Mark Jones, FCIA President, Director of Tech Marketing, Broadcom Limited
In early 2015, the Fibre Channel Industry Association (FCIA) announced the completion of a collection of new INCITS T11 standards referred to as Gen6 Fibre Channel. As the name suggests, Gen6 points to the sixth generation on the Fibre Channel roadmap fundamentally defining the single lane speed of 32GFC. As has been tradition with Fibre Channel every new speed step doubles the link throughput over the previous generation with the current 32GFC capable of 3200MB/s of single lane half-duplex data throughput.
Gen6 Fibre Channel products are now being shipped today by most of the major industry suppliers and we will see many major server and storage vendors shipping solutions with these components in the near future.
Because Gen6 Fibre Channel is backwards compatible at least two generations of speeds, customers have the opportunity to use these products at the full 32GFC speed or connect Gen6 products into previous generation products. Auto-speed negotiation means that the connection will operate at the highest common speed between the two connections.
The connection combination for maximum application performance is going to occur when Gen6 is deployed at 32GFC from server to switch and switch to storage, this will allow for end to end throughput of up to 3200MB/s on a single lane. This same application performance level is possible to be achieved in mixed speed configurations, most storage arrays ship with multiple target ports for redundancy and performance, using multiple lower speed (16GFC or 8GFC) target ports in a load balanced multipath configuration will provide the same throughput level to the application. As a result, there is no reason to delay adopting Gen6 products now as they become available for both maximum future-proofing as well as achieving maximum application performance.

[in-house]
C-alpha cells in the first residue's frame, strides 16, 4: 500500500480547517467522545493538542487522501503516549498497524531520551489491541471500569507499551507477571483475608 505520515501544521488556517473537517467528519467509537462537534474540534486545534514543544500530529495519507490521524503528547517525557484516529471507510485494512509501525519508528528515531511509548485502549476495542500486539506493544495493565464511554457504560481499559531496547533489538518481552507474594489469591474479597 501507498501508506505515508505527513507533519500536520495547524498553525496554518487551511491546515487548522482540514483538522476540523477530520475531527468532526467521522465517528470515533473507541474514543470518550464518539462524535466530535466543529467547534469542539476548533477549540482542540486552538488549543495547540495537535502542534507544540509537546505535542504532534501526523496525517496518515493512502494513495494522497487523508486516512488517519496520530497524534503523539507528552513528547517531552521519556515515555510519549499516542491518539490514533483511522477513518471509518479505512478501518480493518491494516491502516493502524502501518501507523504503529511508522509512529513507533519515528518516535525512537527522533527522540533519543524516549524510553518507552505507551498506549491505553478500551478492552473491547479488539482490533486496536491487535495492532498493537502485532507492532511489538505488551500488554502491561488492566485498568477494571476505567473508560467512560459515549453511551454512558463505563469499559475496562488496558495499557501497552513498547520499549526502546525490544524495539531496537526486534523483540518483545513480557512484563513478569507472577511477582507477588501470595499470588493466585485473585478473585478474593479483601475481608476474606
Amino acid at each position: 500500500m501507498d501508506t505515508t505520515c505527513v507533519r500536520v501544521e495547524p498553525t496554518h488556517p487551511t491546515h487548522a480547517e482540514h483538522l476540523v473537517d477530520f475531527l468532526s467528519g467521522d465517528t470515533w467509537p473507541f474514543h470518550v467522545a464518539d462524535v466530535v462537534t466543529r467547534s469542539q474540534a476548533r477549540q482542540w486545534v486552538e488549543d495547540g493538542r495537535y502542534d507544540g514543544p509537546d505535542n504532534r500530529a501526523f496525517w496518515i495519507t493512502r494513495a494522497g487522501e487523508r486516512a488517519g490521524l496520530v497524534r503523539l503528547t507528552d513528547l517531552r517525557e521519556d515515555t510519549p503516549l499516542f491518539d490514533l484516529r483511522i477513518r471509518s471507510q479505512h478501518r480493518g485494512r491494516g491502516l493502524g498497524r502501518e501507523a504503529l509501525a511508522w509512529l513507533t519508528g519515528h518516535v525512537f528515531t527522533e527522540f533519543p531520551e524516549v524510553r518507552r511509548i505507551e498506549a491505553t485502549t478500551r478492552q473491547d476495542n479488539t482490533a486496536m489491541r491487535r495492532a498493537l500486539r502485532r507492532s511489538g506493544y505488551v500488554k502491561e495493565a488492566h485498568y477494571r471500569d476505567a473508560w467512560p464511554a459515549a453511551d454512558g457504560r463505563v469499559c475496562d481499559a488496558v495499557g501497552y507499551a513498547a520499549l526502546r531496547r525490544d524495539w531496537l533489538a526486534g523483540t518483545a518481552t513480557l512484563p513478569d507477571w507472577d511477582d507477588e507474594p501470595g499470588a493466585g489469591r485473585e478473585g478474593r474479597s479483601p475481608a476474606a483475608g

Achieving optimum application performance is a balancing act between server and storage performance. In the last 20 years there has been continuous improvement within the server: CPU speed/cores, memory and IO performance have all improved at staggering rates. Storage array performance has improved at a slower pace until recently; the physical performance limitations of spinning disk drives has meant that delivering performance levels that match the server could only come from expensive solutions with large spindle counts and cache sizes. This imbalance between server and storage has kept the pressure off of the SAN link speed which often has had more than adequate performance to deliver the data at a pace that traditional storage arrays were capable of.
Solid State Drives (SSD), on the other hand, and all flash technologies in storage arrays has brought tremendous performance capabilities to low- and high-cost storage segments alike, has quickly becoming mainstream, and will likely surpass spinning disk arrays during the lifespan of Gen6. Now with mega-performance servers and storage on both ends of the SAN the Fibre Channel link speed is now the critical element in the configuration.